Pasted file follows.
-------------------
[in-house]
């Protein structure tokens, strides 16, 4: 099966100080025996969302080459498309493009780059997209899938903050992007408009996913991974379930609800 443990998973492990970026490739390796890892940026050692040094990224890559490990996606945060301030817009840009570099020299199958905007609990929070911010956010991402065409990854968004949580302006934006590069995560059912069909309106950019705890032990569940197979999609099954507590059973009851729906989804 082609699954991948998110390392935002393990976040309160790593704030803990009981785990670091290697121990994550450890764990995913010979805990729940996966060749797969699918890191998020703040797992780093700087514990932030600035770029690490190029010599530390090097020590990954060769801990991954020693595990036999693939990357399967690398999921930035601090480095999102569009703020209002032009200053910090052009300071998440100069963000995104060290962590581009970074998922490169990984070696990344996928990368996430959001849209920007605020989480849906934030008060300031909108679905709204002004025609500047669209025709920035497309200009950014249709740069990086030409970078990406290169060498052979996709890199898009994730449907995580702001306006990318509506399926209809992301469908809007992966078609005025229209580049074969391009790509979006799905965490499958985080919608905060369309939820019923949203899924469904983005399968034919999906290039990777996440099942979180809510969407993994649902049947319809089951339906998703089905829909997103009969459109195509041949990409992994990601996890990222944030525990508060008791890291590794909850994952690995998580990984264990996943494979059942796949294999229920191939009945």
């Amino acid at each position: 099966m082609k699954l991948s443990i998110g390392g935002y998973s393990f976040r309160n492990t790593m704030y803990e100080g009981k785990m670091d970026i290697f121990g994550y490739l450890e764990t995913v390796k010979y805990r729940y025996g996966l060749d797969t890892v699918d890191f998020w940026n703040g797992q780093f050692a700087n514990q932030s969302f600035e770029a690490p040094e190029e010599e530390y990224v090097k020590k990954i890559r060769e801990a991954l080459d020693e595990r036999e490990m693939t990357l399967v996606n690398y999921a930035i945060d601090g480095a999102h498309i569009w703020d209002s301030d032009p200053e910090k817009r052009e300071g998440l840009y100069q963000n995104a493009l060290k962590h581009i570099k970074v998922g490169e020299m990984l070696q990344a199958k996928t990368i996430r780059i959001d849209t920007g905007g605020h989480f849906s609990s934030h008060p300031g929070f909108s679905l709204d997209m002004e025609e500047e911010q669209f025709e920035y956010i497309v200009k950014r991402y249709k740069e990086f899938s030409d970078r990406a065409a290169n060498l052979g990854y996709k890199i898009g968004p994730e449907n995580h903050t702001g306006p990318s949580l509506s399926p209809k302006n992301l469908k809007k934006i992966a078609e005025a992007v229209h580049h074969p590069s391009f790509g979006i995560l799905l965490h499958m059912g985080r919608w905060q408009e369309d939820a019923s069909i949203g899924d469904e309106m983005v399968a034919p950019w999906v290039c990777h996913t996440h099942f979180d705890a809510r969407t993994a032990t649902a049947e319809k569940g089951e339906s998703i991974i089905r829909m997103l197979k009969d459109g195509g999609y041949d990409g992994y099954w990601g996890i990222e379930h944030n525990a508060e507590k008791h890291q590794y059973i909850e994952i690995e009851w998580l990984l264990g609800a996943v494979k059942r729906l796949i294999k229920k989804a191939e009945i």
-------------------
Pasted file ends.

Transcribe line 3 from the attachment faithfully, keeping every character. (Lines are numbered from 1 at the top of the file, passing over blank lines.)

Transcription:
């Amino acid at each position: 099966m082609k699954l991948s443990i998110g390392g935002y998973s393990f976040r309160n492990t790593m704030y803990e100080g009981k785990m670091d970026i290697f121990g994550y490739l450890e764990t995913v390796k010979y805990r729940y025996g996966l060749d797969t890892v699918d890191f998020w940026n703040g797992q780093f050692a700087n514990q932030s969302f600035e770029a690490p040094e190029e010599e530390y990224v090097k020590k990954i890559r060769e801990a991954l080459d020693e595990r036999e490990m693939t990357l399967v996606n690398y999921a930035i945060d601090g480095a999102h498309i569009w703020d209002s301030d032009p200053e910090k817009r052009e300071g998440l840009y100069q963000n995104a493009l060290k962590h581009i570099k970074v998922g490169e020299m990984l070696q990344a199958k996928t990368i996430r780059i959001d849209t920007g905007g605020h989480f849906s609990s934030h008060p300031g929070f909108s679905l709204d997209m002004e025609e500047e911010q669209f025709e920035y956010i497309v200009k950014r991402y249709k740069e990086f899938s030409d970078r990406a065409a290169n060498l052979g990854y996709k890199i898009g968004p994730e449907n995580h903050t702001g306006p990318s949580l509506s399926p209809k302006n992301l469908k809007k934006i992966a078609e005025a992007v229209h580049h074969p590069s391009f790509g979006i995560l799905l965490h499958m059912g985080r919608w905060q408009e369309d939820a019923s069909i949203g899924d469904e309106m983005v399968a034919p950019w999906v290039c990777h996913t996440h099942f979180d705890a809510r969407t993994a032990t649902a049947e319809k569940g089951e339906s998703i991974i089905r829909m997103l197979k009969d459109g195509g999609y041949d990409g992994y099954w990601g996890i990222e379930h944030n525990a508060e507590k008791h890291q590794y059973i909850e994952i690995e009851w998580l990984l264990g609800a996943v494979k059942r729906l796949i294999k229920k989804a191939e009945i």